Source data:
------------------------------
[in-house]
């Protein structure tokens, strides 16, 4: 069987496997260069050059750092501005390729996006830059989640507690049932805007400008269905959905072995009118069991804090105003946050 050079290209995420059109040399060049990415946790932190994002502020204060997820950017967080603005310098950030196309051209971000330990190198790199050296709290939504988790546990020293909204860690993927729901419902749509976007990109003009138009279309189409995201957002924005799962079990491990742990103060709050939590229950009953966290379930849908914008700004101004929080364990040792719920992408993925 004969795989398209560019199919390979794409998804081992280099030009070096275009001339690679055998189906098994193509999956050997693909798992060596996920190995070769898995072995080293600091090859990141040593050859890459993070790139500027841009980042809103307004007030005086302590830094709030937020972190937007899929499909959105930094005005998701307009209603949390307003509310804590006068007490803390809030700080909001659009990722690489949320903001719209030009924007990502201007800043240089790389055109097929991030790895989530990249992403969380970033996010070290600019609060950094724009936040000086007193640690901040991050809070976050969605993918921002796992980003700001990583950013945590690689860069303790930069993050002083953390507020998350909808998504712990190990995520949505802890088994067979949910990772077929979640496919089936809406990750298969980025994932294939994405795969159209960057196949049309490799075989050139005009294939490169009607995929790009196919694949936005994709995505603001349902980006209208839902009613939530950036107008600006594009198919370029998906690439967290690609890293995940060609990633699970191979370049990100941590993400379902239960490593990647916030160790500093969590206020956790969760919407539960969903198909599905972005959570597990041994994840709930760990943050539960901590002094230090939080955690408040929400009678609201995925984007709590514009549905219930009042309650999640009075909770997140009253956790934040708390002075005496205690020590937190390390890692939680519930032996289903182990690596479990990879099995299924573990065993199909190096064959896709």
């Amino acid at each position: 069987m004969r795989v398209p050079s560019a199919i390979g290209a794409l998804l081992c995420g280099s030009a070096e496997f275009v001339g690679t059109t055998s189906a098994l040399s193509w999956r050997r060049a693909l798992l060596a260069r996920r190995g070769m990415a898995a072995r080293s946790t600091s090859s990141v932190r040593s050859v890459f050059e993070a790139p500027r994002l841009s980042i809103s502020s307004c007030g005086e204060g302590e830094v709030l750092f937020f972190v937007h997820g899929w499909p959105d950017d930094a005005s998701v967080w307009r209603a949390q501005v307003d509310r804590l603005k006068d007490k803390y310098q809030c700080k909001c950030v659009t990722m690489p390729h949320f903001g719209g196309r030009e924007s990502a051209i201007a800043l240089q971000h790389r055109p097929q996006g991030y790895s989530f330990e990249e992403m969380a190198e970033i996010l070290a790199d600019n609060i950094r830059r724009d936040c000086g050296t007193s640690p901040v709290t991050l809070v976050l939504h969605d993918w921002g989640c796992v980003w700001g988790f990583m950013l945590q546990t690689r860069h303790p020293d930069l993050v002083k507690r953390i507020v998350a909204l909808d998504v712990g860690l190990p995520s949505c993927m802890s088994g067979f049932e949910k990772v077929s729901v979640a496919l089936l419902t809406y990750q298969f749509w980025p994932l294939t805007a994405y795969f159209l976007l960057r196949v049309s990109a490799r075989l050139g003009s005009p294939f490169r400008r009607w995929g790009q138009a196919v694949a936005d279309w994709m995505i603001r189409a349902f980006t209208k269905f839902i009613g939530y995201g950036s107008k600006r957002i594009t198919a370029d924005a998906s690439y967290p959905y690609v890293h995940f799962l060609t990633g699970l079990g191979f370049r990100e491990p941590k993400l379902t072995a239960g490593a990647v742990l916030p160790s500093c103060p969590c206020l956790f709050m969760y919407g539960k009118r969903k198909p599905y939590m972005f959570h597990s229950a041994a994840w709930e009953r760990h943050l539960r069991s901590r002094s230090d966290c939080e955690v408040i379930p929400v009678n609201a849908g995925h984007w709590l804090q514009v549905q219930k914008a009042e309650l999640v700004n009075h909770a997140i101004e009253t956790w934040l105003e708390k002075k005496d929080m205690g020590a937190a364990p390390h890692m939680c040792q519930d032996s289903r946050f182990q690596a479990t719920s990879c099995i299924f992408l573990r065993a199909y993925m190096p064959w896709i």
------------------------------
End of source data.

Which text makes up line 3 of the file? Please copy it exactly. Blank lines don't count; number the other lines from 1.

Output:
């Amino acid at each position: 069987m004969r795989v398209p050079s560019a199919i390979g290209a794409l998804l081992c995420g280099s030009a070096e496997f275009v001339g690679t059109t055998s189906a098994l040399s193509w999956r050997r060049a693909l798992l060596a260069r996920r190995g070769m990415a898995a072995r080293s946790t600091s090859s990141v932190r040593s050859v890459f050059e993070a790139p500027r994002l841009s980042i809103s502020s307004c007030g005086e204060g302590e830094v709030l750092f937020f972190v937007h997820g899929w499909p959105d950017d930094a005005s998701v967080w307009r209603a949390q501005v307003d509310r804590l603005k006068d007490k803390y310098q809030c700080k909001c950030v659009t990722m690489p390729h949320f903001g719209g196309r030009e924007s990502a051209i201007a800043l240089q971000h790389r055109p097929q996006g991030y790895s989530f330990e990249e992403m969380a190198e970033i996010l070290a790199d600019n609060i950094r830059r724009d936040c000086g050296t007193s640690p901040v709290t991050l809070v976050l939504h969605d993918w921002g989640c796992v980003w700001g988790f990583m950013l945590q546990t690689r860069h303790p020293d930069l993050v002083k507690r953390i507020v998350a909204l909808d998504v712990g860690l190990p995520s949505c993927m802890s088994g067979f049932e949910k990772v077929s729901v979640a496919l089936l419902t809406y990750q298969f749509w980025p994932l294939t805007a994405y795969f159209l976007l960057r196949v049309s990109a490799r075989l050139g003009s005009p294939f490169r400008r009607w995929g790009q138009a196919v694949a936005d279309w994709m995505i603001r189409a349902f980006t209208k269905f839902i009613g939530y995201g950036s107008k600006r957002i594009t198919a370029d924005a998906s690439y967290p959905y690609v890293h995940f799962l060609t990633g699970l079990g191979f370049r990100e491990p941590k993400l379902t072995a239960g490593a990647v742990l916030p160790s500093c103060p969590c206020l956790f709050m969760y919407g539960k009118r969903k198909p599905y939590m972005f959570h597990s229950a041994a994840w709930e009953r760990h943050l539960r069991s901590r002094s230090d966290c939080e955690v408040i379930p929400v009678n609201a849908g995925h984007w709590l804090q514009v549905q219930k914008a009042e309650l999640v700004n009075h909770a997140i101004e009253t956790w934040l105003e708390k002075k005496d929080m205690g020590a937190a364990p390390h890692m939680c040792q519930d032996s289903r946050f182990q690596a479990t719920s990879c099995i299924f992408l573990r065993a199909y993925m190096p064959w896709i």